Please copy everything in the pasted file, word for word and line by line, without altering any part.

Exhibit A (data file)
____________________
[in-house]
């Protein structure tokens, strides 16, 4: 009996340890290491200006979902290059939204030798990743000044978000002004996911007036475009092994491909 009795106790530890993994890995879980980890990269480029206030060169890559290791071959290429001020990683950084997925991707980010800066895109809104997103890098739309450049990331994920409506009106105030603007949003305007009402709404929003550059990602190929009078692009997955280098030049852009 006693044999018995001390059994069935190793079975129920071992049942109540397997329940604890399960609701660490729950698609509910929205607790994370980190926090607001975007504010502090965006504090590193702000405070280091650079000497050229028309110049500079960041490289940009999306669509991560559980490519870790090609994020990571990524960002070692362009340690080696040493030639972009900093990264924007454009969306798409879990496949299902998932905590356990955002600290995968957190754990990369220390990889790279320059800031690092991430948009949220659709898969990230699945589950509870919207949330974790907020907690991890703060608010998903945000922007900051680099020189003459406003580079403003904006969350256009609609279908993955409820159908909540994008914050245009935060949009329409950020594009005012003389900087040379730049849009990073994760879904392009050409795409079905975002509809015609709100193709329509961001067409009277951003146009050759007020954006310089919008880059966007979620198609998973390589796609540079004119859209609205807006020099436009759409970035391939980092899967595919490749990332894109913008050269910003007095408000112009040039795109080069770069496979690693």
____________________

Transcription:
[in-house]
């Protein structure tokens, strides 16, 4: 009996340890290491200006979902290059939204030798990743000044978000002004996911007036475009092994491909 009795106790530890993994890995879980980890990269480029206030060169890559290791071959290429001020990683950084997925991707980010800066895109809104997103890098739309450049990331994920409506009106105030603007949003305007009402709404929003550059990602190929009078692009997955280098030049852009 006693044999018995001390059994069935190793079975129920071992049942109540397997329940604890399960609701660490729950698609509910929205607790994370980190926090607001975007504010502090965006504090590193702000405070280091650079000497050229028309110049500079960041490289940009999306669509991560559980490519870790090609994020990571990524960002070692362009340690080696040493030639972009900093990264924007454009969306798409879990496949299902998932905590356990955002600290995968957190754990990369220390990889790279320059800031690092991430948009949220659709898969990230699945589950509870919207949330974790907020907690991890703060608010998903945000922007900051680099020189003459406003580079403003904006969350256009609609279908993955409820159908909540994008914050245009935060949009329409950020594009005012003389900087040379730049849009990073994760879904392009050409795409079905975002509809015609709100193709329509961001067409009277951003146009050759007020954006310089919008880059966007979620198609998973390589796609540079004119859209609205807006020099436009759409970035391939980092899967595919490749990332894109913008050269910003007095408000112009040039795109080069770069496979690693």